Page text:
We are also looking at the incidence of sexual harm in the workplace, specifically the New Zealand Defence Force’s progress on eliminating sexual harassment and bullying in the armed forces as part of Operation Respect. We discuss this work in more detail in Part 4.

3. Housing outcomes

Adequate and affordable housing is crucial for social and economic well-being. New Zealand's housing and urban development system faces significant challenges. These challenges have wide-reaching implications. For example, there has been a significant increase in the number of people waiting for public housing. Some issues disproportionately affect Māori and Pasifika families.

In 2021/22, we began work looking at how well placed Te Tūāpapa Kura Kāinga – Ministry of Housing and Urban Development is to lead the housing and urban development system. Established in 2018, the Ministry’s role involves leading, facilitating, and co-ordinating action by other public organisations and leading the implementation of the new Government Policy Statement on Housing and Urban Development. We expect to complete this work in 2022/23.

Proposed work: Leadership of the housing and urban development system
We expect to complete the audit we started in 2021/22 looking at how well placed Te Tūāpapa Kura Kāinga – Ministry of Housing and Urban Development is to lead the housing and urban development system.

We are looking at how well the Ministry is set up to carry out its leadership role, how well it works with other organisations, and how effectively it maintains oversight of the housing and urban development system.

In 2022/23, we also expect to complete a performance audit looking at how Kāinga Ora Homes and Communities is working with other organisations on significant housing and urban development projects. Both central and local government agencies are involved in planning or funding core and social infrastructure, such as roads and schools, that support these projects. We will look at how efficiently projects are being managed and how agencies are ensuring the quality of that housing. Given the housing disparities that Māori and Pasifika experience, we will consider whether and how projects support positive housing and community outcomes for these communities.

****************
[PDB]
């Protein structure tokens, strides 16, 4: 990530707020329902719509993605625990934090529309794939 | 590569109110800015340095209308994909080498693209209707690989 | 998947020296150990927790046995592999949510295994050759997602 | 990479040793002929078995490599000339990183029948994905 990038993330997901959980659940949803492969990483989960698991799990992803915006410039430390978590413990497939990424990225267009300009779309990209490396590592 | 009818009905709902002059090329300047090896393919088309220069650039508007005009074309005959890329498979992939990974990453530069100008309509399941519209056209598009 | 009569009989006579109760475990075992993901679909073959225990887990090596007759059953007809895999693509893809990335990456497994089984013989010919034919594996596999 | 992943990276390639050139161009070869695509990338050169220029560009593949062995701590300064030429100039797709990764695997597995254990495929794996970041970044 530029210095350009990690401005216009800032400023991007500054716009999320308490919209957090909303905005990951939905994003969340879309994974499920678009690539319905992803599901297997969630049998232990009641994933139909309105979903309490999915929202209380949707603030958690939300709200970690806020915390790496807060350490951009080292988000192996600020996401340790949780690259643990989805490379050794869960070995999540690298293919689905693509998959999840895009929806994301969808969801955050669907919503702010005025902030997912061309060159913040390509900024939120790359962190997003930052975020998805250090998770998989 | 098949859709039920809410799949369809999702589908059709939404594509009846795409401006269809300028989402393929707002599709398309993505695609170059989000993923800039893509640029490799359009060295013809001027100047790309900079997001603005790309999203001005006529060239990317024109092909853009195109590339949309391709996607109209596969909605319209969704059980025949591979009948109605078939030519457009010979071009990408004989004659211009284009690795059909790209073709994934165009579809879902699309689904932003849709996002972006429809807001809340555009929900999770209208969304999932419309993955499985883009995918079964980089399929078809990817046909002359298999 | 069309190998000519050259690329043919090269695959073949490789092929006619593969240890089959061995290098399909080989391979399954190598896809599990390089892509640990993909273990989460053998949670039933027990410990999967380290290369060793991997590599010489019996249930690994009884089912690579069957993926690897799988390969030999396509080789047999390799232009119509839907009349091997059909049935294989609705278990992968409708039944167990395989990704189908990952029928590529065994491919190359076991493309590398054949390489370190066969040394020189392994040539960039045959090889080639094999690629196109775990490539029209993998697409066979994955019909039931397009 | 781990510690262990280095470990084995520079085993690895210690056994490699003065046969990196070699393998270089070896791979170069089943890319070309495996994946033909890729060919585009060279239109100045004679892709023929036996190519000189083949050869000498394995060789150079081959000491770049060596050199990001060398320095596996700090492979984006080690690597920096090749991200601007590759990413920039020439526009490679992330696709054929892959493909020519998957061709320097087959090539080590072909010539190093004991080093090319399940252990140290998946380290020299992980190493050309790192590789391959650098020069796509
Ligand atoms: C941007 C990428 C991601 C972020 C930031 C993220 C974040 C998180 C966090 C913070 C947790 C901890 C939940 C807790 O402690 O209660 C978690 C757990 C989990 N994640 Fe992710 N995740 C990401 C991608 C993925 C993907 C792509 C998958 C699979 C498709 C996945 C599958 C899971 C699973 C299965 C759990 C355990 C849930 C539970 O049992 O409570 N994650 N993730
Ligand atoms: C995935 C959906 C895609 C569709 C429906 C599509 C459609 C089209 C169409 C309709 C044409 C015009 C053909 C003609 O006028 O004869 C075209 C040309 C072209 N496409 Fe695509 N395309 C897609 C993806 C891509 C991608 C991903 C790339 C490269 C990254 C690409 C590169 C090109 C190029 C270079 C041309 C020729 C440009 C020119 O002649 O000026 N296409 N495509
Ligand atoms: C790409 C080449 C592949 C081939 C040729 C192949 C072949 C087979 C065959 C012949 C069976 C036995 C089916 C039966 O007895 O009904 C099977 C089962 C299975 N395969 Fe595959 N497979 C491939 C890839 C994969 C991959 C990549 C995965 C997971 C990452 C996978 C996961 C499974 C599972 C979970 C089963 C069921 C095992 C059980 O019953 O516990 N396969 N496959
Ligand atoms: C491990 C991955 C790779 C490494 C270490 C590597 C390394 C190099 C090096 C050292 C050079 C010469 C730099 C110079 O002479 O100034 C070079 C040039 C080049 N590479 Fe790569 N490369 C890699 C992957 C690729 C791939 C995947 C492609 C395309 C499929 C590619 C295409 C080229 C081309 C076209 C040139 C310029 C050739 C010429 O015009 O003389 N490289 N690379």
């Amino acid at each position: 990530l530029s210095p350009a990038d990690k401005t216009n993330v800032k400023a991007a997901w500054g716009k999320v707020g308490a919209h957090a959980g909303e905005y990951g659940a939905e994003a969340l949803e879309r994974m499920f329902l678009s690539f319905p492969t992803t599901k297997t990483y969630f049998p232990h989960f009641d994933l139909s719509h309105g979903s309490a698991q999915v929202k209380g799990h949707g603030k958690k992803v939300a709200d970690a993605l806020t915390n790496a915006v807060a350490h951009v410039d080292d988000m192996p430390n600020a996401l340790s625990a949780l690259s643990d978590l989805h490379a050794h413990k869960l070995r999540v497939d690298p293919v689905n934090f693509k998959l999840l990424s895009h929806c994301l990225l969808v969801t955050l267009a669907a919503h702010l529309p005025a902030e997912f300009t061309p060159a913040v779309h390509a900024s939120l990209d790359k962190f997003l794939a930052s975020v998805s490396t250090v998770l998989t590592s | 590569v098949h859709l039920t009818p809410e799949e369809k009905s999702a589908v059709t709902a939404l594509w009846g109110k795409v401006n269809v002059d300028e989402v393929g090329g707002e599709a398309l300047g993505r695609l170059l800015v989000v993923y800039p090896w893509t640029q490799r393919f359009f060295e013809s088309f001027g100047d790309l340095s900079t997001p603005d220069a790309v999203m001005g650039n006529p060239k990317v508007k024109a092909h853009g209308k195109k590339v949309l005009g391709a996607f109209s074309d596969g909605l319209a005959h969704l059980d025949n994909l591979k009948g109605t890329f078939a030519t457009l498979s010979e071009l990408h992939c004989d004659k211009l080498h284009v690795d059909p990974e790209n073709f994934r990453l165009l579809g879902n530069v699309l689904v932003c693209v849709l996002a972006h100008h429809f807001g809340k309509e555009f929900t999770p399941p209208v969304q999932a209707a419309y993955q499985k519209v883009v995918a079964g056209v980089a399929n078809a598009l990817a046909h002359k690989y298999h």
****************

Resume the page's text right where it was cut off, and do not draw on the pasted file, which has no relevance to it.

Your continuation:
Proposed work: Planning of significant housing and urban development projects
We intend to look at how Kāinga Ora Homes and Communities works with other organisations to plan and implement significant housing and urban development projects.

We are particularly interested in how effectively central and local government interact on infrastructure planning and implementation, especially given the significant additional funding ($3.8 billion) for infrastructure and land development in 2021.

As part of this work, we also intend to consider how iwi and hapū have been involved in the planning processes, and to what extent projects support positive outcomes for Māori and Pasifika. We will also look at how efficiently housing projects are delivered, and what agencies are doing to ensure the quality of that housing.

4. Education outcomes

A stable and strong education system keeps learners engaged, motivated, and able to achieve to the best of their ability. A strong education system provides workers with needed skillsets, supports researchers and innovators, and creates a diverse and enriched society.

However, New Zealand’s education system does not produce equitable outcomes for all learners. Public organisations struggle to address the factors behind lower rates of school attendance and higher rates of school exclusion that adversely affect some young people. Poor educational outcomes will affect the learner throughout their adult life, which adversely affects New Zealand overall.